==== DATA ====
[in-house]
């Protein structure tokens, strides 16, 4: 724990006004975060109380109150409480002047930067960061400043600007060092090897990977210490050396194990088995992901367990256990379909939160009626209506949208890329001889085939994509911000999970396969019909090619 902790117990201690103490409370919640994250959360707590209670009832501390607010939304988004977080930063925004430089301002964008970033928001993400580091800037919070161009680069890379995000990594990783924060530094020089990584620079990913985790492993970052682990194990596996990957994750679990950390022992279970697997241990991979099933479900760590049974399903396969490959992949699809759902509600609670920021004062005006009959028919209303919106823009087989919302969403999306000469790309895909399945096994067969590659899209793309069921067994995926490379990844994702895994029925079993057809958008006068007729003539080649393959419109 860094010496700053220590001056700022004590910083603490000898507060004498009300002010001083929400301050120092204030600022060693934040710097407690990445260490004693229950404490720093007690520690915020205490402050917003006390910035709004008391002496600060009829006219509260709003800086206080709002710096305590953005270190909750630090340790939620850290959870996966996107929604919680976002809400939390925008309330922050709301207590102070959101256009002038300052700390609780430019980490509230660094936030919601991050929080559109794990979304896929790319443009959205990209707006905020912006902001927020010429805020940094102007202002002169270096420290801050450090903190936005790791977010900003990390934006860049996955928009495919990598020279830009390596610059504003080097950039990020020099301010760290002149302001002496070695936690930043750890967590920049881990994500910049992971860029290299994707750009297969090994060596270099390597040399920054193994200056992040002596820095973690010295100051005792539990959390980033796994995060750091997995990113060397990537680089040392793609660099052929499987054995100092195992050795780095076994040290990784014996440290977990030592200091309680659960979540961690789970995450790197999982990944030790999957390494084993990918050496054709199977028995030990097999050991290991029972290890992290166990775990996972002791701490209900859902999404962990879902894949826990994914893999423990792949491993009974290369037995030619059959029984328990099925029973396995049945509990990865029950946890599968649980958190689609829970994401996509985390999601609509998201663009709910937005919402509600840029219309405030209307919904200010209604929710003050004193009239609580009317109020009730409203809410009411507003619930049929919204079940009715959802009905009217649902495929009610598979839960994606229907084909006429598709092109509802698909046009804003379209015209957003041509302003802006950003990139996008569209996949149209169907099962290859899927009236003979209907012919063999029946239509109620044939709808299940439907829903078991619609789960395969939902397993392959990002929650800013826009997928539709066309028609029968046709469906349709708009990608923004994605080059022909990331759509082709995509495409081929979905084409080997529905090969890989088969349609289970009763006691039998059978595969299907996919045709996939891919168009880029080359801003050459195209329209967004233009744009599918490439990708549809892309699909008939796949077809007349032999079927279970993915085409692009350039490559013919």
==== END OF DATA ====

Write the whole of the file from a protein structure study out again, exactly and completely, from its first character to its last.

[in-house]
């Protein structure tokens, strides 16, 4: 724990006004975060109380109150409480002047930067960061400043600007060092090897990977210490050396194990088995992901367990256990379909939160009626209506949208890329001889085939994509911000999970396969019909090619 902790117990201690103490409370919640994250959360707590209670009832501390607010939304988004977080930063925004430089301002964008970033928001993400580091800037919070161009680069890379995000990594990783924060530094020089990584620079990913985790492993970052682990194990596996990957994750679990950390022992279970697997241990991979099933479900760590049974399903396969490959992949699809759902509600609670920021004062005006009959028919209303919106823009087989919302969403999306000469790309895909399945096994067969590659899209793309069921067994995926490379990844994702895994029925079993057809958008006068007729003539080649393959419109 860094010496700053220590001056700022004590910083603490000898507060004498009300002010001083929400301050120092204030600022060693934040710097407690990445260490004693229950404490720093007690520690915020205490402050917003006390910035709004008391002496600060009829006219509260709003800086206080709002710096305590953005270190909750630090340790939620850290959870996966996107929604919680976002809400939390925008309330922050709301207590102070959101256009002038300052700390609780430019980490509230660094936030919601991050929080559109794990979304896929790319443009959205990209707006905020912006902001927020010429805020940094102007202002002169270096420290801050450090903190936005790791977010900003990390934006860049996955928009495919990598020279830009390596610059504003080097950039990020020099301010760290002149302001002496070695936690930043750890967590920049881990994500910049992971860029290299994707750009297969090994060596270099390597040399920054193994200056992040002596820095973690010295100051005792539990959390980033796994995060750091997995990113060397990537680089040392793609660099052929499987054995100092195992050795780095076994040290990784014996440290977990030592200091309680659960979540961690789970995450790197999982990944030790999957390494084993990918050496054709199977028995030990097999050991290991029972290890992290166990775990996972002791701490209900859902999404962990879902894949826990994914893999423990792949491993009974290369037995030619059959029984328990099925029973396995049945509990990865029950946890599968649980958190689609829970994401996509985390999601609509998201663009709910937005919402509600840029219309405030209307919904200010209604929710003050004193009239609580009317109020009730409203809410009411507003619930049929919204079940009715959802009905009217649902495929009610598979839960994606229907084909006429598709092109509802698909046009804003379209015209957003041509302003802006950003990139996008569209996949149209169907099962290859899927009236003979209907012919063999029946239509109620044939709808299940439907829903078991619609789960395969939902397993392959990002929650800013826009997928539709066309028609029968046709469906349709708009990608923004994605080059022909990331759509082709995509495409081929979905084409080997529905090969890989088969349609289970009763006691039998059978595969299907996919045709996939891919168009880029080359801003050459195209329209967004233009744009599918490439990708549809892309699909008939796949077809007349032999079927279970993915085409692009350039490559013919």